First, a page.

The legal process for dealing with employment problems

Mediation

What is mediation?

Employment Relations Act 2000, ss 144, 145, 159, 159AA

For many employment issues the employment laws promote mediation as the main way of resolving problems. However, this doesn’t apply to disputes about workers’ minimum rights in areas such as pay, holidays/leave, rest/meal breaks, and breastfeeding facilities.

Mediation gives employees and employers a chance to talk about and solve their problems. A mediator helps the two sides discuss the problem, identify the issues, and try to come up with a solution that works. The mediator facilitates the discussion, but doesn’t decide what will happen unless the employer and employee ask them to.

Employment Relations Act 2000, s 147

Mediation can be a speedy, flexible and relatively inexpensive alternative to court proceedings. There’s no set process, but the aim is to identify common ground and reach an agreed settlement. The process may involve a meeting between the two sides and their representatives, or mediation may happen over the telephone or by email.

Employment Relations Act 2000, s 147

Note: If you and your employer have a problem and both of you agree you would like it resolved quickly, a mediator can offer a fast-track mediation option. A short timeframe will be set, and if the problem isn’t resolved within that set time the mediator will make a final and binding decision.

How do I get access to mediation?

Employment Relations Act 2000, s 146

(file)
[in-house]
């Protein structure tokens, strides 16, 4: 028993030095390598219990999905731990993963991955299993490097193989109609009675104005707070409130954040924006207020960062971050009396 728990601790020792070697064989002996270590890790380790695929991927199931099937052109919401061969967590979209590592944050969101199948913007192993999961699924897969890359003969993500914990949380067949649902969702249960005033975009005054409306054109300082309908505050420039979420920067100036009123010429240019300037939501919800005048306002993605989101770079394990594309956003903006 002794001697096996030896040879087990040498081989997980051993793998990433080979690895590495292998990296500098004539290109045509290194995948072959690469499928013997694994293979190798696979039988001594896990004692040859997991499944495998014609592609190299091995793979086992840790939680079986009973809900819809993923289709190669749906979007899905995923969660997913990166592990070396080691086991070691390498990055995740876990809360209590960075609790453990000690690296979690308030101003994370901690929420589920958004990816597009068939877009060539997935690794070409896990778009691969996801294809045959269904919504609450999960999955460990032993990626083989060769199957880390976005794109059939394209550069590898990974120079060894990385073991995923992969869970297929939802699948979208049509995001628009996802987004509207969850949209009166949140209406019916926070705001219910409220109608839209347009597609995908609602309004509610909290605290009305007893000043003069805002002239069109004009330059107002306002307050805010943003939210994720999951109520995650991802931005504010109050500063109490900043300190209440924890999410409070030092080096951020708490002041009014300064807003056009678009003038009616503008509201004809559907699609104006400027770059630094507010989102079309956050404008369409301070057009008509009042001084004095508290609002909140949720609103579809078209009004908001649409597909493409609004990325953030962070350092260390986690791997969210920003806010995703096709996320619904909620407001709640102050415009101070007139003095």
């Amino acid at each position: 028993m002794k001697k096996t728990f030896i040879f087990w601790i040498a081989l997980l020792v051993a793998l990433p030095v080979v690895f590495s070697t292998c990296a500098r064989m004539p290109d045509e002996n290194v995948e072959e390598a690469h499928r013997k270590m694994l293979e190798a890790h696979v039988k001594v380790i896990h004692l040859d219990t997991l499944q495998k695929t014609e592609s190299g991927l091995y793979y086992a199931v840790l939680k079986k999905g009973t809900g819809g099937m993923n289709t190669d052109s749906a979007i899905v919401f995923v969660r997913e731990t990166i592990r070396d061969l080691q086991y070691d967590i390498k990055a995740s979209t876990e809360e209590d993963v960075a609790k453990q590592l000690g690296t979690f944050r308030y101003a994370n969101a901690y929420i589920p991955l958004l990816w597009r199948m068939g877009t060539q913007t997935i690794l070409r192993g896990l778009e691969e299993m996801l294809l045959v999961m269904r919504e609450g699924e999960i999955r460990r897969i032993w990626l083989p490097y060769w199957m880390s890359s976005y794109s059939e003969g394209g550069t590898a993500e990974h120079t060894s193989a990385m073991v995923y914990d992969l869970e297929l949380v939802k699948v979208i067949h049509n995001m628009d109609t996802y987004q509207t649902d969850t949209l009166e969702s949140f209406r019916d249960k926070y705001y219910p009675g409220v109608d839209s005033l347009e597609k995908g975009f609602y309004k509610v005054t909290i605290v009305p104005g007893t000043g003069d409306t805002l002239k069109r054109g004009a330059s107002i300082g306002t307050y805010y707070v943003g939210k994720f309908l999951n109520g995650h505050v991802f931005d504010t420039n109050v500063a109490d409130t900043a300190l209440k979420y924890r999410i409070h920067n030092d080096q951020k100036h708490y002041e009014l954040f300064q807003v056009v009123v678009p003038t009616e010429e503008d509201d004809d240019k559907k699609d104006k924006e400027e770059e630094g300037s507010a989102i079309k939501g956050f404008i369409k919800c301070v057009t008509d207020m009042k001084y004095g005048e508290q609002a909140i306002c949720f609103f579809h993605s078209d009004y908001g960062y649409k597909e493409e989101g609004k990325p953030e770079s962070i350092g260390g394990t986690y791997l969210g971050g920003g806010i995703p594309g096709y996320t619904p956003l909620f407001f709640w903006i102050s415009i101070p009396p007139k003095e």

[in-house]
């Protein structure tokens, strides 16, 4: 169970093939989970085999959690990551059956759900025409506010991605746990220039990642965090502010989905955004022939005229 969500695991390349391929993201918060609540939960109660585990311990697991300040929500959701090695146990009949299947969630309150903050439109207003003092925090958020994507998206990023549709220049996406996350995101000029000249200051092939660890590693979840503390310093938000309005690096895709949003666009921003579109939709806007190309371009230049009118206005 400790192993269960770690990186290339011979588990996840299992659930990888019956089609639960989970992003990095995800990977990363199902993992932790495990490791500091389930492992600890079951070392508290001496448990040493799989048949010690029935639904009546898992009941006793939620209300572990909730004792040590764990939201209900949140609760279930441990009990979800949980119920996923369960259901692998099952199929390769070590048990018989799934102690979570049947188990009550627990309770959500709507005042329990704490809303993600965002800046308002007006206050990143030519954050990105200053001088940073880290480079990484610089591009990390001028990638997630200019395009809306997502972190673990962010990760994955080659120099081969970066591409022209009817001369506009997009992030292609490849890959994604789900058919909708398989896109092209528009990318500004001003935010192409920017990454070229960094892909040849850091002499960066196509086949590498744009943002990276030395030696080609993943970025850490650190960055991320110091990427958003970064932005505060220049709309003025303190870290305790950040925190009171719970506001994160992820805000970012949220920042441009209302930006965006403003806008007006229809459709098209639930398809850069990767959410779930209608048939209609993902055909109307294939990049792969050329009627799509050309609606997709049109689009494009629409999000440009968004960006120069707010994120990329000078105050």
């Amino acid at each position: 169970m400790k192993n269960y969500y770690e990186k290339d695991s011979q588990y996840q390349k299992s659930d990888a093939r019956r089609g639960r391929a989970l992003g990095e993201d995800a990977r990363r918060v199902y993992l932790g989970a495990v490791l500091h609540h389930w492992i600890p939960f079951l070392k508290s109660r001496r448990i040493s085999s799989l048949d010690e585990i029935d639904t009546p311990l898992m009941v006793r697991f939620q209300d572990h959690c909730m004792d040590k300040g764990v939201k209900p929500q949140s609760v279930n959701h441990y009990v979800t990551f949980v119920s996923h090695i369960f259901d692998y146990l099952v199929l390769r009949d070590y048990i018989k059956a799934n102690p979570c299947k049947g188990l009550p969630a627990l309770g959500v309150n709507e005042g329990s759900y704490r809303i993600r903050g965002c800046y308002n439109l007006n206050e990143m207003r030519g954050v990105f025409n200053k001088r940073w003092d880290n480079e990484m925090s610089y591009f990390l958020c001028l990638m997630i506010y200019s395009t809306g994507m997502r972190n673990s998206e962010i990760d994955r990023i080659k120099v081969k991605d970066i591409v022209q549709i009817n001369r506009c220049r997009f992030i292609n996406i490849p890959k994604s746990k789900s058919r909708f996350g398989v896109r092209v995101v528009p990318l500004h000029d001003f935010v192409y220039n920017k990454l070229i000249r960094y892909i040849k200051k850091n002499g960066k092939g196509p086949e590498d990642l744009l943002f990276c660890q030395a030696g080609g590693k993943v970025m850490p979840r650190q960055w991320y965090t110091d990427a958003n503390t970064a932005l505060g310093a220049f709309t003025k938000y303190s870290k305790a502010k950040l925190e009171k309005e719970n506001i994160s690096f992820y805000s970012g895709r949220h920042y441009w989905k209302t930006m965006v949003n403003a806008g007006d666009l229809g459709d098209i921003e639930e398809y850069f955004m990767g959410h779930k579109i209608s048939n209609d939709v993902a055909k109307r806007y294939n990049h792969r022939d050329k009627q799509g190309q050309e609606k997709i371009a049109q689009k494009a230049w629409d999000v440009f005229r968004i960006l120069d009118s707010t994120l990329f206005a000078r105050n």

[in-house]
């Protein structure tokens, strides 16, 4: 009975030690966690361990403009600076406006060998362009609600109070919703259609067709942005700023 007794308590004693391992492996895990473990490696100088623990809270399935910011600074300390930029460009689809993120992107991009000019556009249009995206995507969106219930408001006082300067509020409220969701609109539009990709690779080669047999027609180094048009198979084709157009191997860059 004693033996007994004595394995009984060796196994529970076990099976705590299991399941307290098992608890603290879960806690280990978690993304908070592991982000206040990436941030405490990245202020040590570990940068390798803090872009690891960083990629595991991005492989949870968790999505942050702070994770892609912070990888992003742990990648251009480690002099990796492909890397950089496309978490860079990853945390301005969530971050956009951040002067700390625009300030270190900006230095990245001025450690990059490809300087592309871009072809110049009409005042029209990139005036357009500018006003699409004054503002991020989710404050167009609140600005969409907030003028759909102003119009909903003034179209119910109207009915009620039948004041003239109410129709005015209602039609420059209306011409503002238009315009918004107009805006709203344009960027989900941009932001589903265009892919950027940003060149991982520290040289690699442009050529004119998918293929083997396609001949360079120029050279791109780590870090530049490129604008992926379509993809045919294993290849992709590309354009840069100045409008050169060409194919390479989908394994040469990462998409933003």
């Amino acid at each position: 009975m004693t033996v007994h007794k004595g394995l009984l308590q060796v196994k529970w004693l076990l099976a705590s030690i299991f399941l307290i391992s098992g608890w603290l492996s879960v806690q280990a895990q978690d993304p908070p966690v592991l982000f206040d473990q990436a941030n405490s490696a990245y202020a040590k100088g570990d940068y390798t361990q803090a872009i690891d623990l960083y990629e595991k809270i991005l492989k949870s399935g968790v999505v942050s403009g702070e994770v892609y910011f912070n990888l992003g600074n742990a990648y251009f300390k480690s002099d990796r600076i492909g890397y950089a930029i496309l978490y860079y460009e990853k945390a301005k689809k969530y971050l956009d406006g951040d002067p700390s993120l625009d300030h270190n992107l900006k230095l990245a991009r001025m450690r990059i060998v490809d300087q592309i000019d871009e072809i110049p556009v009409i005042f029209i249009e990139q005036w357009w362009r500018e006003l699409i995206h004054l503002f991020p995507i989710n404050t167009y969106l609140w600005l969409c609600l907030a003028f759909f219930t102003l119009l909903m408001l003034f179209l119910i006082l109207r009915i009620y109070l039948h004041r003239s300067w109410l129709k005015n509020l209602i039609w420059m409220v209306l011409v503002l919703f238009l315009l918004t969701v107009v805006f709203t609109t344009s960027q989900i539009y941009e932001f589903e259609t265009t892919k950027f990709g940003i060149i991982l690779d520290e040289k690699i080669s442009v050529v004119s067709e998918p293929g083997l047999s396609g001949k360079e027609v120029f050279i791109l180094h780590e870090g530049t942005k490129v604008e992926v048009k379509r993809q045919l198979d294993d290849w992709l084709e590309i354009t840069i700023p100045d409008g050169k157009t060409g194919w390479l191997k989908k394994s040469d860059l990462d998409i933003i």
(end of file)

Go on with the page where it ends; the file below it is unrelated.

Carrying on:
A free mediation service is available through the Employment Relations section of the Ministry of Business, Innovation & Employment (MBIE). You or your employer can access this service by phoning MBIE’s contact centre on 0800 20 90 20.

Employment Relations Act 2000, ss 159, 188

In most cases, you and your employer must try to resolve your dispute through mediation before the Employment Relations Authority will intervene.

Employment Relations Act 2000, ss 154, 155

Note: Employees and employers can choose to use a private mediator or arbitrator. However, any agreement that’s reached may not be enforceable in the Employment Relations Authority or Employment Court unless it is later signed off by a mediator from MBIE.

What happens if the two sides reach an agreement?

Employment Relations Act 2000, ss 149, 151

If your dispute is resolved using the mediation service provided by the Ministry of Business, Innovation & Employment, you and your employer can ask the mediator to sign the settlement. The signed settlement will then be final and binding and either side will be able to enforce it by applying to the Employment Relations Authority (see “Taking your case to the Employment Relations Authority” in this section).

What happens if no agreement is reached?

Employment Relations Act 2000, ss 150, 151

If you and your employer can’t reach a mediated settlement, together you can ask the mediator to make a final and binding decision, or you can take the dispute to the Employment Relations Authority (see “Taking your case to the Employment Relations Authority” in this section).

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